They might have stayed for another quarter of an hour watching the light come and go, but there was the danger of their being inclosed in some portion of the cavern where the roof was low, and the boat would be made a prisoner within a prison. So Josh urged the boat forward towards where Mr Temple had been so busy with his researches, and after a little examination he bade Will cover the lanthorn with his jacket.

"It's a long time since I were in here," he said; "but I think as the air-hole ought to be somewhere about here. One moment, Will, lad; hold the light up and lets see the roof."

The rocky summit was in the highest part, some twelve feet above their heads, and satisfied as to this, Josh had the light darkened, and then began to look upward.

"No," he said. "Must be the next. Show the light."

He thrust the boat along once more, grinding and bumping over fragments of rock, till they had passed under another low part of the roof, when this rose once more, and the lanthorn being hidden Josh pointed upward to a narrow crack, through which came a faint light.

"There y'are," he said. "Don't matter how high the water gets, we can get plenty of fresh air. Tide won't get up there."

The position seemed more hopeful now, for the tide would have to rise fourteen or fifteen feet to carry them to the roof; and though in certain places from low water to high water might be perhaps forty feet, they were now so near the height of the tide that it was not likely to rise much farther.

"Don't be frightened, Taff, old chap," said Dick in a whisper; "father's with us, and he'll mind that we don't get hurt."

"I'm not going to be frightened," said Arthur coolly; and then Mr Temple began to talk cheerily as he stood up in the boat and held the lanthorn here and there; but first of all Will noticed that he took his geological hammer and chipped the rock on a level with the water, and soon after he made a clear bright sparkling chip about a foot higher, the granite rock glittering in the feeble rays of the lanthorn.

"I should not be a bit surprised if a good lode of metal were discovered here," said Mr Temple; and he went on chatting lightly about mines and minerals and Cornwall generally, but somehow he could not draw the attention of his companions from that bright mark on the rock, towards which the water was constantly creeping, and then seemed to glide away, as if exhausted with the effort.

And certainly it was a horrible position to sit there with no light but that shed by the yellow lanthorn, the boat heaving up and sinking beneath them, and the sounds of the water dripping and splashing, and now and then making curious sucking and gasping noises, as it ran in and out of cracks and crevices in the rocks.

All at once there was a loud, ringing, echoing blow upon the rock, as the boat approached close to the side, and Mr Temple struck it sharply with his hammer, for one mark had gone and the water was lipping and lapping fast towards the other.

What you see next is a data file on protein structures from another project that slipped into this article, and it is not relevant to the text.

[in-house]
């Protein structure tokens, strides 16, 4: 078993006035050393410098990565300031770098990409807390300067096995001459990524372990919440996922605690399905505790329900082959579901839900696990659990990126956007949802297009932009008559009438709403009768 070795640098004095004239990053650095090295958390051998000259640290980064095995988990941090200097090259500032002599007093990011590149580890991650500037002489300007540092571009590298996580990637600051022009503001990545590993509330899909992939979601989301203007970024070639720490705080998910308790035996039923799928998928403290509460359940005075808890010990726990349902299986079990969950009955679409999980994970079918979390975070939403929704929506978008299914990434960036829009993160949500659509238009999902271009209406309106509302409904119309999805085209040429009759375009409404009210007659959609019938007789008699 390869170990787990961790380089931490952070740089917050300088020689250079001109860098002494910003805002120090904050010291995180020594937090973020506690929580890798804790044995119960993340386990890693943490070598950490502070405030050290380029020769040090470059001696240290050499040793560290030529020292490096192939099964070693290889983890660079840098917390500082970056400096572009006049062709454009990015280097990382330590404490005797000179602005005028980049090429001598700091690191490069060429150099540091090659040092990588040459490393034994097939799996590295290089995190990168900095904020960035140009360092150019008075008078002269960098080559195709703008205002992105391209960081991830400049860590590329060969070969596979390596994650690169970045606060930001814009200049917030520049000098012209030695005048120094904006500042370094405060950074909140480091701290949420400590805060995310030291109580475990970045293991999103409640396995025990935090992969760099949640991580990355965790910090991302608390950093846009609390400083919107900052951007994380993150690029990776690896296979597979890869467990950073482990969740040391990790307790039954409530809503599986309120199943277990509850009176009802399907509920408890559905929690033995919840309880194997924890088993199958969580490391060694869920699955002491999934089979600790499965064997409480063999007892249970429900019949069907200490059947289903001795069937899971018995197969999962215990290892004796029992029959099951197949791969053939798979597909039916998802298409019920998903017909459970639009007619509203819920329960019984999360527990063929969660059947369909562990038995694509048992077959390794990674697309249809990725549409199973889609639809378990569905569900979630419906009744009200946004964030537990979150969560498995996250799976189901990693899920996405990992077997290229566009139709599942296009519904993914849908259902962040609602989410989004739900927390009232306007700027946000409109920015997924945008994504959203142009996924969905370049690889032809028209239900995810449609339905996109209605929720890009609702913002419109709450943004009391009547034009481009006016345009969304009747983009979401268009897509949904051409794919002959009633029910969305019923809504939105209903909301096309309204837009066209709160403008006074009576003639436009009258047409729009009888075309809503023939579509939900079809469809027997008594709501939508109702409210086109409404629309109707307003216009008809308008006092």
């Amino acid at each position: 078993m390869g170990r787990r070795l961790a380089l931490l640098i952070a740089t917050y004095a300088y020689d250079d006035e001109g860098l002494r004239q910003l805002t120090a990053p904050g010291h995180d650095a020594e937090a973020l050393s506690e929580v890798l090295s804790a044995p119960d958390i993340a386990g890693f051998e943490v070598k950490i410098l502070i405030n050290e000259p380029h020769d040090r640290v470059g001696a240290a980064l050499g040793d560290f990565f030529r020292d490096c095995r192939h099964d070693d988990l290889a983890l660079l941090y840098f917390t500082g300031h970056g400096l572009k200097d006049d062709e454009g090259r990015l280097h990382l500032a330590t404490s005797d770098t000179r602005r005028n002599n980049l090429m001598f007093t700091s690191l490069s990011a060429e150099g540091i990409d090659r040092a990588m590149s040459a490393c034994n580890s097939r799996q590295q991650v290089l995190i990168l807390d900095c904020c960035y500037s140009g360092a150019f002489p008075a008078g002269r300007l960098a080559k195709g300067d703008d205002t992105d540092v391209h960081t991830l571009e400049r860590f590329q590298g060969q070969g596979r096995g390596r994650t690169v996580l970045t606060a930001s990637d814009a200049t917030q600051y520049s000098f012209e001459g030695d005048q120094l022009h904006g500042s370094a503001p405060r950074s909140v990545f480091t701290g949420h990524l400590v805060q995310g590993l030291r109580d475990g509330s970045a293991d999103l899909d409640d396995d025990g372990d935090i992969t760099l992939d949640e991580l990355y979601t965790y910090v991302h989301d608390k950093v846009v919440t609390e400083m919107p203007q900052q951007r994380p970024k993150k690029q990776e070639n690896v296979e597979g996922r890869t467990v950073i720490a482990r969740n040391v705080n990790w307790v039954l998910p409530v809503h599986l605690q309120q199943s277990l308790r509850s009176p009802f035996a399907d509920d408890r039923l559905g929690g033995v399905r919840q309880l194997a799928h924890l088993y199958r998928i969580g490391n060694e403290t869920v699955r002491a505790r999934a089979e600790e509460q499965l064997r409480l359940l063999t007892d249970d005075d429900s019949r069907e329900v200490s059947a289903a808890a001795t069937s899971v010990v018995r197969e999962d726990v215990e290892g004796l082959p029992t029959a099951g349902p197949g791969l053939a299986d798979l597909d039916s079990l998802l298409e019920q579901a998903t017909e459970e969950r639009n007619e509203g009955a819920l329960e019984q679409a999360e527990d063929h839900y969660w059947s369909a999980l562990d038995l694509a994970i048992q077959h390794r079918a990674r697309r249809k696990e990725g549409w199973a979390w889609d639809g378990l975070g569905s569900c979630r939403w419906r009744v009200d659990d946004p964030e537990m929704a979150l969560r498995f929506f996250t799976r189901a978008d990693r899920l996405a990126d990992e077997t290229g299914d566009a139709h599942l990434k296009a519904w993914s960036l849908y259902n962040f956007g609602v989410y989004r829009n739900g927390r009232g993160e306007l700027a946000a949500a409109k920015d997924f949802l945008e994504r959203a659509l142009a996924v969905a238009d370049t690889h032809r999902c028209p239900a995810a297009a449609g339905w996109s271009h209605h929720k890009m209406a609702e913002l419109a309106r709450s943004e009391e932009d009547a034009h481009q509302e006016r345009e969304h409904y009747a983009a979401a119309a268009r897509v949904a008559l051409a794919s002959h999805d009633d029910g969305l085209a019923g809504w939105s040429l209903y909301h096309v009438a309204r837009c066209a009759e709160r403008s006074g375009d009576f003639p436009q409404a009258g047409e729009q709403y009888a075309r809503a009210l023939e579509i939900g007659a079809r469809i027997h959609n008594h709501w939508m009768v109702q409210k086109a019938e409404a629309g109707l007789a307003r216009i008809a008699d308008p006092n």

The scraps of granite flew pattering into the water, as blow succeeded blow, Mr Temple making a deep mark on the rock to relieve his pent-up feelings, and to take the attention of his boys, who kept looking at him nervously, as if asking for help in this time of peril.

This done, he made Josh move the boat from side to side of their narrow prison, inviting Dick and Will to help as he chipped here and chipped there, and talked about the different kinds of granite and quartz that he cleared from the dark mossy growth and the film of ages.

But there was the water lapping and lapping and rising, and it was plain now that there would hardly be room to turn beneath the arch-like opening that separated them from the portion where Josh had expected to see the daylight.

It seemed to have grown intensely hot too, for the faint current of cool air that they had felt since entering the place had stopped for some time past, and still the water kept rising, and at last seemed to come through the narrowing opening with so horrible a gurgling rush that it affected even stolid Josh, who took his cap off and said that it was "a gashly ugly noise."

No one spoke, for the attention of all was taken by the increasing sounds made by the water, which seemed forced in now in a way that affected the boat, making it rock and adding so to the horror of the situation that Will leaned towards Josh and whispered for a few moments.

"It's only because there isn't so much room, Master Dick, that's all," he said.

"Yes, that be all," growled Josh; "it don't rise no faster than it did afore. P'r'aps you wouldn't mind making another water-mark, sir. T'other's 'most covered."

But Mr Temple's hammer was already raised as he spoke, and the cave echoed with his blows.